Following Elephants in Ethiopia

By | Category: Travel rumblings

Safaris and wildlife tourism has an understandable and increasing appeal. Kenya, Botswana, Tanzania and South Africa are countries that immediately spring to mind providing evocative holidays in stunning scenery with seemingly abundant wildlife.
One country you may not think of is Ethiopia. It has suffered much through famine and internal strife over the years so going there has been of limited appeal to visitors. This December however, Ethiopia is starting to promote visits to the Babile wildlife sanctuary situated about 350 miles east of Addis Ababa.
There they have a 300 strong elephant herd, the survivors of a much larger herd which had been greatly reduced by poaching. According to Reuters Africa, also there is the extremely rare black mane lion. It is the combination of the two that Ethiopia hopes will boost its tourism earnings to about $200 million per year a fairly insignificant sum compared to how much tourism brings to more developed areas.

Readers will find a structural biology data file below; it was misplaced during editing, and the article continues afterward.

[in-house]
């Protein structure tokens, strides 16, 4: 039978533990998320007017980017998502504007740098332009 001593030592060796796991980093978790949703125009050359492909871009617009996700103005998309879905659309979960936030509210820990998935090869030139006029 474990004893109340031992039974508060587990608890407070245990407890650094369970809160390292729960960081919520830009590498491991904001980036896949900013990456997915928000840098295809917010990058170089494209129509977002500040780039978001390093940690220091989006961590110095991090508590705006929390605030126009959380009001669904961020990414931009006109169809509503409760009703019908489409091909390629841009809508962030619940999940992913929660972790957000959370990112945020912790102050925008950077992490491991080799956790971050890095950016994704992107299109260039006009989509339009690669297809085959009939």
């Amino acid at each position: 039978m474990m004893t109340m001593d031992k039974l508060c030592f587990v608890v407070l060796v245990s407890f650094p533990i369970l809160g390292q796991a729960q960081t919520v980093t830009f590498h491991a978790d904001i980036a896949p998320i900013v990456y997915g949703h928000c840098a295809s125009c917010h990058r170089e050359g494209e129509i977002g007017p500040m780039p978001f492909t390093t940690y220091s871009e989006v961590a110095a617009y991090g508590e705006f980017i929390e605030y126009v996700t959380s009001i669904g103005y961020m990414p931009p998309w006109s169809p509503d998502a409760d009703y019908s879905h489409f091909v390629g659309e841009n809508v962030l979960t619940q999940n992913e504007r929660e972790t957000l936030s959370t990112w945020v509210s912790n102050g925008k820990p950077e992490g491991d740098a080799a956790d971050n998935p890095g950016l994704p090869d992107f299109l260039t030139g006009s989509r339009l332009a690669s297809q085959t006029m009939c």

In Babile it is the work of Wildlife Direct (www.wildlifedirect.org) who are using GPS systems to track four of the elephants over the next two years so that conservationists can track how far they roam. On their website is a graphic showing their movements over a three month period. The distance they cover is quite astonishing.
Unlike, it seems, elephants in captivity. In the same week the journal “Science” seems to show that elephants in captivity live much shorter lives in zoos than in the wild. Obesity seems to cut their lifespan in half suggesting they have insufficient room to roam in. (I’ve read this piece a couple of times and I think it just relates to zoos rather than wildlife/safari parks).
The work in Ethiopia would suggest they need a big area to roam in. The work being done by Wildlife Direct over the next few years will help understand that and, as a bi product, if tourists can help fund the research by visiting and leaving money in the local economy, we will have a better idea of just how much space we will need to find.

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